Gun bill seen as states' rights issue

Posted: Tuesday, February 02, 2010

JUNEAU - Alaska lawmakers are fighting federal gun regulations with a proposed law of their own: the Alaska Firearms Freedom Act.

The bill is another attempt to assert state rights over federal regulations, this time regarding guns, accessories and ammunition made and distributed in-state. The rationale - which ignores federal court precedents - is that the federal government only has the constitutional power to regulate interstate commerce. The bill passed through the full House last year and was the subject of a hearing in the Senate Judiciary Committee on Monday.

The state is also battling the federal government over land access and Endangered Species Act protections.

The firearms legislation probably would have no practical effect, said Ken Feinman, a spokesman for the largest gun shop in Alaska, Wild West Guns in Anchorage. Alaska gun shops rely heavily on out-of-state components.

"We just don't have the manufacturing capacity here," he said.

Nevertheless, Feinman said he supports the bill for the same reason its primary sponsor does - it sends a message about 2nd Amendment rights and states' rights.

"It makes the statement, 'We're serious,"' Republican Rep. Mike Kelly of Fairbanks told the committee Monday.

That brand of populist libertarian rhetoric is common in Alaska, and driven home by Feinman.

"The federal government has got to cut back in legislating everything in our lives. It's not chest beating, it's, 'Hey, you guys got to step back,"' he said.

According to an analysis by Legislative Counsel Gerald Luckhaupt, U.S. Supreme Court precedents suggest the state has a weak case. In a 2009 memo to House members, he wrote that two Supreme Court cases found federal officials could regulate "intrastate activities" if Congress determined that those activities could effect interstate commerce.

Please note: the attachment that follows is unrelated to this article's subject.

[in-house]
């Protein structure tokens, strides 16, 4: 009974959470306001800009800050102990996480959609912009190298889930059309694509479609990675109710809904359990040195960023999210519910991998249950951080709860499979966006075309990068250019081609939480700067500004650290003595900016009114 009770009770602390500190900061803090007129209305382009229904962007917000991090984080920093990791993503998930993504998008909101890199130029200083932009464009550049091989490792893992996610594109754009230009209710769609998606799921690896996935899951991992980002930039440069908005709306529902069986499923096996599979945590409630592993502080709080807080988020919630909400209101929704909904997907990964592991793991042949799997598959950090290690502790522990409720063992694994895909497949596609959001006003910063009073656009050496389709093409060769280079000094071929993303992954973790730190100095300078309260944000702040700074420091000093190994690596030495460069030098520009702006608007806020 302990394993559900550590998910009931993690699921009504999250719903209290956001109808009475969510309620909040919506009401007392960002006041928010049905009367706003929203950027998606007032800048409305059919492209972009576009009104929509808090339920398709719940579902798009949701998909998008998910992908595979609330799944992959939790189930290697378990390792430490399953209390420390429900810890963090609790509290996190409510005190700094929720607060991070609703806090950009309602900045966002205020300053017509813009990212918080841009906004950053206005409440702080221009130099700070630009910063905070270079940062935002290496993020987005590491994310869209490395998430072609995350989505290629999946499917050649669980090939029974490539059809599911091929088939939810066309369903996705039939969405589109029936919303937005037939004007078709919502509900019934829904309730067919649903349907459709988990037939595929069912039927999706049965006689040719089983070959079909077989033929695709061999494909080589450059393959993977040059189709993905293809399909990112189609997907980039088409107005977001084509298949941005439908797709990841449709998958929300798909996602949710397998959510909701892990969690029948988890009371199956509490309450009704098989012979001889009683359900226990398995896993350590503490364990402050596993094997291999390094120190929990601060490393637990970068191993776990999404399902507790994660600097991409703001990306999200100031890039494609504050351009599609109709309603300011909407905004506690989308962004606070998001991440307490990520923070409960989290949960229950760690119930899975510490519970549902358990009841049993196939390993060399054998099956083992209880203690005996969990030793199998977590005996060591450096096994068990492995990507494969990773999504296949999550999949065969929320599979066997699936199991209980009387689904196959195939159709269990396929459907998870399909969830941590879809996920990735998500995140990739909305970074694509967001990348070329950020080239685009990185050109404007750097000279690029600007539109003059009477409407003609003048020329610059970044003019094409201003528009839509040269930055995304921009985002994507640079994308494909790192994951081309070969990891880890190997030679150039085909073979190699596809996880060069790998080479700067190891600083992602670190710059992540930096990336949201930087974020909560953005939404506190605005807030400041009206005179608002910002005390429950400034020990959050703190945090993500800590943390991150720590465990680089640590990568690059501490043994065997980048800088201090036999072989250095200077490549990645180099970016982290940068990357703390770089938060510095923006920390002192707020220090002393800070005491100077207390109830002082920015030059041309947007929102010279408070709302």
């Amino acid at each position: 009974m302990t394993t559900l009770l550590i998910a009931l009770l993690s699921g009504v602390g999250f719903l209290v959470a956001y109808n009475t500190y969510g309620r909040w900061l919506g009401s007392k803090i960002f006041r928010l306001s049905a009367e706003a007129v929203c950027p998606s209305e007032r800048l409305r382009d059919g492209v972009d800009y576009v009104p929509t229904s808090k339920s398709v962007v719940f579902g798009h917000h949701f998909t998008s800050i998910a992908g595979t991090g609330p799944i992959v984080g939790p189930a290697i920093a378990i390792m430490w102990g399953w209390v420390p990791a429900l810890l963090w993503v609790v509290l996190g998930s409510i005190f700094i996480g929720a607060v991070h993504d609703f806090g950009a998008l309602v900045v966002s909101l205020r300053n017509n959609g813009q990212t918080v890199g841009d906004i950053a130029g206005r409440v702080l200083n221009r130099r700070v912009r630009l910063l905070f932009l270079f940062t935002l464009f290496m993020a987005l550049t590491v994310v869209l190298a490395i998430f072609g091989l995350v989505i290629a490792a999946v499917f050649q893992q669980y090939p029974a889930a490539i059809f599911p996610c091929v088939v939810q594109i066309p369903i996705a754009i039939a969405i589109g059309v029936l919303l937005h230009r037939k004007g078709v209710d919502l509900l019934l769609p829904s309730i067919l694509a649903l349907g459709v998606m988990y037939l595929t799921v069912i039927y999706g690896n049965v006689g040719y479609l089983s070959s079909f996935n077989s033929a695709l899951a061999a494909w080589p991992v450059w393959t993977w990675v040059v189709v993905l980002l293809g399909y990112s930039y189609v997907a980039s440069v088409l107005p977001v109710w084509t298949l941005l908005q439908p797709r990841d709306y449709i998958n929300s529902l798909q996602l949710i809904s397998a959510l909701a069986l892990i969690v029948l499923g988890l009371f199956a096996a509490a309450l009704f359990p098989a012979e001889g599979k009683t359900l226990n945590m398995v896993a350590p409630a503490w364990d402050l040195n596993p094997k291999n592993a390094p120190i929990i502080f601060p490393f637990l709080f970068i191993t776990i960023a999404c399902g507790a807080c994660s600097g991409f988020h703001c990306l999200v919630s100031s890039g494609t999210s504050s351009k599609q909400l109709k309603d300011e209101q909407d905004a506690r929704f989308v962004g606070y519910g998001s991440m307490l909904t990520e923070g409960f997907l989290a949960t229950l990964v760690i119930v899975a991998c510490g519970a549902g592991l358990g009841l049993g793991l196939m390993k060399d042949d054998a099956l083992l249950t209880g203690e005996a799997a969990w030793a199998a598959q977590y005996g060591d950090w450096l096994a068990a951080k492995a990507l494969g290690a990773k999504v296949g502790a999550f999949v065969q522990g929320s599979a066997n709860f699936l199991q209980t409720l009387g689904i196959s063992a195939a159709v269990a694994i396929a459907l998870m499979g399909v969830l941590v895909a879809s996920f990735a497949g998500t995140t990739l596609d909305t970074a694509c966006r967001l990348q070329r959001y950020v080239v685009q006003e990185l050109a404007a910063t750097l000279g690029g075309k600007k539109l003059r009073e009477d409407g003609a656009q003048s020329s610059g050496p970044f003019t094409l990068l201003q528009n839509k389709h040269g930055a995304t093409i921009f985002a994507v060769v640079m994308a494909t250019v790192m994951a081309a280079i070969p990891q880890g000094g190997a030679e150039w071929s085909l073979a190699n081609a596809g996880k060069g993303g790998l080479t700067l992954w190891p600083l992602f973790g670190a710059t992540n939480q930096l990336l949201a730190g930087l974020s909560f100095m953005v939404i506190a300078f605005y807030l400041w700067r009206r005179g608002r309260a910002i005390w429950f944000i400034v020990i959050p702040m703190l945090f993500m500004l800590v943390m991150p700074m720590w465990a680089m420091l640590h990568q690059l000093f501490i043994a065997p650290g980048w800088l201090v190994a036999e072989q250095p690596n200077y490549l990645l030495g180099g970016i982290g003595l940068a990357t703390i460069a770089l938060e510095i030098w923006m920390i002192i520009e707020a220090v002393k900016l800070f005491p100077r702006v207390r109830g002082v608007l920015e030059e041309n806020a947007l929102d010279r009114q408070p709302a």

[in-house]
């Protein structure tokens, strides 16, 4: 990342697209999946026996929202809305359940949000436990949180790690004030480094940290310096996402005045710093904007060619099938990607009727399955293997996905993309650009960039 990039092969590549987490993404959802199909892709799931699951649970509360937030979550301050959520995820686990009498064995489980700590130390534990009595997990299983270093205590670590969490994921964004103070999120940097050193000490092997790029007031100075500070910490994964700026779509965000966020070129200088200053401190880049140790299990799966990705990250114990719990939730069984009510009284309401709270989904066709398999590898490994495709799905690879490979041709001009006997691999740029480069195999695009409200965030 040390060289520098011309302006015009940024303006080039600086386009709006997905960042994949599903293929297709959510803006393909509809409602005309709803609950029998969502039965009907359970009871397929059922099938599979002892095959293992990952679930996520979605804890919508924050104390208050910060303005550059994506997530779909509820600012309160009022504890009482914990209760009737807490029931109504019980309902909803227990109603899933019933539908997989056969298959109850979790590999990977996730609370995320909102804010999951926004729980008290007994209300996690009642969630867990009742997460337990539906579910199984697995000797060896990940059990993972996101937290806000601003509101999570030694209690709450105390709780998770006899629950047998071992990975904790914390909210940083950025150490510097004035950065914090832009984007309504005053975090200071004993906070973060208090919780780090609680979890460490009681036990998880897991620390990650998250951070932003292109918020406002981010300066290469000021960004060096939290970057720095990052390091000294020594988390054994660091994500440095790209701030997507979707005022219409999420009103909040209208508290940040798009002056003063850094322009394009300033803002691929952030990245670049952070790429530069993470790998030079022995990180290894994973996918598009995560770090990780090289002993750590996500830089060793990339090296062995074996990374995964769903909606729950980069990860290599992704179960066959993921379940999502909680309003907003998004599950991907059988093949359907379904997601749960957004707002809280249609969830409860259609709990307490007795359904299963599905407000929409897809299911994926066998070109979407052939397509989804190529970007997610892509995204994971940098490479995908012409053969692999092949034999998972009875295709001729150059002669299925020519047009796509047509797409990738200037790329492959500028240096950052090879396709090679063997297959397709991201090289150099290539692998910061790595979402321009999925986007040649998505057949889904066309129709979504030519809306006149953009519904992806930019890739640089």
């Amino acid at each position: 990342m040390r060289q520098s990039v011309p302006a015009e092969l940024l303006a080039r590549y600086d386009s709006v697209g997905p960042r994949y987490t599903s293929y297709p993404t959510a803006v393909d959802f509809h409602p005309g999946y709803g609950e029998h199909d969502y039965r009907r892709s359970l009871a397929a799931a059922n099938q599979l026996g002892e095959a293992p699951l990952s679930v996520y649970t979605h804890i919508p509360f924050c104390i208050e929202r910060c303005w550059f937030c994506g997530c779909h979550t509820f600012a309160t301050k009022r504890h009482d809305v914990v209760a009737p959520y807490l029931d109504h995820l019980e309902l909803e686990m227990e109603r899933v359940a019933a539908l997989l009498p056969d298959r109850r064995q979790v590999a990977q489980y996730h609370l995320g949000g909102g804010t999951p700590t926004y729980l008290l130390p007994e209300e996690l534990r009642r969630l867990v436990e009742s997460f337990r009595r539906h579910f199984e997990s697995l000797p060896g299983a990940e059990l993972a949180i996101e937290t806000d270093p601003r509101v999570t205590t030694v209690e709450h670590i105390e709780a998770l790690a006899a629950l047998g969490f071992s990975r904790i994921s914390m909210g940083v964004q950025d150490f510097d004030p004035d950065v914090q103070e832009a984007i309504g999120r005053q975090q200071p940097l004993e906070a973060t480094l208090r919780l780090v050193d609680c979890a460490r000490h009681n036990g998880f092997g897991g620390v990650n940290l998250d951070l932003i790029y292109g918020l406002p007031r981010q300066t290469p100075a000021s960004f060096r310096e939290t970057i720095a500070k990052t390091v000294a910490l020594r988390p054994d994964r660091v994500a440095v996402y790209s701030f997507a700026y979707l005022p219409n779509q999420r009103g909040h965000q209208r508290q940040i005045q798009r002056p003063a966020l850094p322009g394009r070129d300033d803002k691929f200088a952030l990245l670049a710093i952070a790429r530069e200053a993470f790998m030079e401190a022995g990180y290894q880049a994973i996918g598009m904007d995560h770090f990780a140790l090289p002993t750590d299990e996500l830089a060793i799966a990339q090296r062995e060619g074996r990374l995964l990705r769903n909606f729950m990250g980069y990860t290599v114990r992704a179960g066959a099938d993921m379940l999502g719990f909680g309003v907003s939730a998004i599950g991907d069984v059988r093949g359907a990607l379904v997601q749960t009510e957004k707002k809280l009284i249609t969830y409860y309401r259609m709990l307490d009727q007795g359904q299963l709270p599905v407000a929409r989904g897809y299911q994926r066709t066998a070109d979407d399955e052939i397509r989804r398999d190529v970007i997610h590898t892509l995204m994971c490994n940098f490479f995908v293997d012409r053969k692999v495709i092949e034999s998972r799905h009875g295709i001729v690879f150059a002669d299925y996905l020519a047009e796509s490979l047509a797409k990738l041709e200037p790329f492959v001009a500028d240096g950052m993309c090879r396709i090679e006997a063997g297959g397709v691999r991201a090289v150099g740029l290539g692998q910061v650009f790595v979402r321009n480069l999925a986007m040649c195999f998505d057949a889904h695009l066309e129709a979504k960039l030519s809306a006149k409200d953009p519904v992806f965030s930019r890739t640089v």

"Similarly, the production of a firearm, even if performed wholly intrastate and with materials found only in that state, could seemingly affect interstate commerce in firearms generally," Luckhaupt wrote.

Luckhaupt also noted that in 2006, the Ninth Circuit Court of Appeals - which covers Alaska - reversed its own position in a case involving a man manufacturing homemade machine guns and machine gun kits wholly within California.

The appeals court also covers Montana, which passed the nation's first "Firearms Freedom Act." It took effect last year.

The Montana Shooting Sports Association and Second Amendment Foundation filed suit in attempt to validate the law. Federal officials have asked that the case be dismissed.

Similar acts have been introduced in Texas, South Carolina, Minnesota and Florida.

Several Alaska residents testified in the Senate Judiciary Committee hearing Monday to urge lawmakers to move forward, regardless of potential lawsuits.

The initial bill required the attorney general to defend a citizen prosecuted by the federal government in a relevant case. Changes in the House last year softened the language to "may defend."

Committee Chairman Sen. Hollis French, D-Anchorage, said the legal questions are "very, very interesting" and will be discussed in an upcoming committee meeting. He wouldn't offer any other indication of where the legislation is headed.

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